"My parents worked all their lives and put that bit away every week then left it for myself and my sister. For 50 years they saved that money and then it's gone, overnight," said Bruce Taylor, a Canadian engineer living in Texas.
Taylor's inheritance was in term deposits BMO (the Bank of Montreal) automatically deposited into a savings account when they matured, "strictly emergency money that I had left in Canada," Taylor said.
An impostor emailed Taylor's adviser at BMO in August 2013, saying the money should be wired to Taylor's cousin immediately. The email has several misspellings and grammatical errors. Transfer requests, with misspellings, were also faxed to Taylor's bank branch in Newfoundland-Labrador, the Canadian Broadcasting Corp. reported Monday.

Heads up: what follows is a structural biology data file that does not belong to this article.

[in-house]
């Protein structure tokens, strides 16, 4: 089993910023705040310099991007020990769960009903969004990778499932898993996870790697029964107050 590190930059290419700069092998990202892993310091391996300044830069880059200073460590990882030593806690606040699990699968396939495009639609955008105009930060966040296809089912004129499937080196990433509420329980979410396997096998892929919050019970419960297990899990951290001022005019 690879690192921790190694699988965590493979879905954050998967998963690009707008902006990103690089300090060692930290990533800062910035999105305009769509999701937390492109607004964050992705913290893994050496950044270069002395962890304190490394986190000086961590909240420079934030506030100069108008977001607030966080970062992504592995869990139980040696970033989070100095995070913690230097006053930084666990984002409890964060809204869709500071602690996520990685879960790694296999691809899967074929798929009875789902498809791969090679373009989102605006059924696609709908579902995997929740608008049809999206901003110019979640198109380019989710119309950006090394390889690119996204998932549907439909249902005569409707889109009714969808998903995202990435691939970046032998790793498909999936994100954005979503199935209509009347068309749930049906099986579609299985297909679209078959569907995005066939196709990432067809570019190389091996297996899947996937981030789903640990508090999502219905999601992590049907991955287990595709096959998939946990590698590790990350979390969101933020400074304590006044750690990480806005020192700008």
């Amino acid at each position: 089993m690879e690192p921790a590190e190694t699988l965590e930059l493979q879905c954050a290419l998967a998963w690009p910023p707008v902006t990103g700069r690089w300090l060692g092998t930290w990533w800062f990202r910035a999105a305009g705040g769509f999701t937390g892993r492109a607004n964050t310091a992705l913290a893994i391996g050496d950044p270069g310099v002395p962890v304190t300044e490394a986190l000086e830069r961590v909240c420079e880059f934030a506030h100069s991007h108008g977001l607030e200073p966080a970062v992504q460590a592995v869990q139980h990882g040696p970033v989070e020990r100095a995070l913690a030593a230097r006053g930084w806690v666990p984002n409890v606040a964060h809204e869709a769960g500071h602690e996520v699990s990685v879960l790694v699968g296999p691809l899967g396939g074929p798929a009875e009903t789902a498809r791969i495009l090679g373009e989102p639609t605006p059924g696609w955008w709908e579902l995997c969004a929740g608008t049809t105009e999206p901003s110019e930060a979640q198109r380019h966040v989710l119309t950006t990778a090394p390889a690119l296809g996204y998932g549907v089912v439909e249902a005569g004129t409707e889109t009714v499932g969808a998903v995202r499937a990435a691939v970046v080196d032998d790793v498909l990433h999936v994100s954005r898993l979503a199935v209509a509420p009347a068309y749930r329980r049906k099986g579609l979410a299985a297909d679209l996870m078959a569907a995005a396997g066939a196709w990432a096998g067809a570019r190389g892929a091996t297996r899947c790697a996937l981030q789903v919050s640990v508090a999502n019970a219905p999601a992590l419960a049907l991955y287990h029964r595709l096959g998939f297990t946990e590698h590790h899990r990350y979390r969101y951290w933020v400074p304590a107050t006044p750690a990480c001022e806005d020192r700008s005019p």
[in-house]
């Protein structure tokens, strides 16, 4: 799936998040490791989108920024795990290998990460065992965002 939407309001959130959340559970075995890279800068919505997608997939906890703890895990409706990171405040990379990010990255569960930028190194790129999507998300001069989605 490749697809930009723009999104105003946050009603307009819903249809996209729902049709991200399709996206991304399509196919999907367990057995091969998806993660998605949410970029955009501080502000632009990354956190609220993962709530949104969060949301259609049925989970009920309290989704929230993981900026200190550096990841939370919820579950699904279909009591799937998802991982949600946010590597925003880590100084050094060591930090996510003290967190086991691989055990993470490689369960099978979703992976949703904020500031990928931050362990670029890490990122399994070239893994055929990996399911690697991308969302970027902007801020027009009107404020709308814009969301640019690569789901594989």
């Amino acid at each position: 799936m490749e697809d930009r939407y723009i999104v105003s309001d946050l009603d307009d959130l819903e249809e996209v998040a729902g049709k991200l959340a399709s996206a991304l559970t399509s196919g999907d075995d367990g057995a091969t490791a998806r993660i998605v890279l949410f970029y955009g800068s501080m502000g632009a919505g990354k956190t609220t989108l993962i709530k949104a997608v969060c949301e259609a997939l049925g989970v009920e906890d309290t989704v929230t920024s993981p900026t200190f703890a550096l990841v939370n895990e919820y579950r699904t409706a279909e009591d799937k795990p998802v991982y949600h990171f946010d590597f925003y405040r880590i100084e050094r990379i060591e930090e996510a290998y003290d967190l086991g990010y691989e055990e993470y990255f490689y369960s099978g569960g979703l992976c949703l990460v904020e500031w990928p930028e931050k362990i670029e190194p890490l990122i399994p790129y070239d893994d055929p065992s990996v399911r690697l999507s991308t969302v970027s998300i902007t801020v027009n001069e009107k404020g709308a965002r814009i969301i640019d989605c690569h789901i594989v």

"I don't understand why the Bank of Montreal didn't scrutinize those faxes. You can tell they were written by someone whose first language was not English," Taylor said.
He learned of the scam while recovering from heart surgery in Texas, and spent months wrangling with the bank to replace the money after the Royal Canadian Mounted Police confirmed the bank had been duped. The bank agreed to reimburse Taylor the full amount of his loss after he threatened to publicize the incident, he added.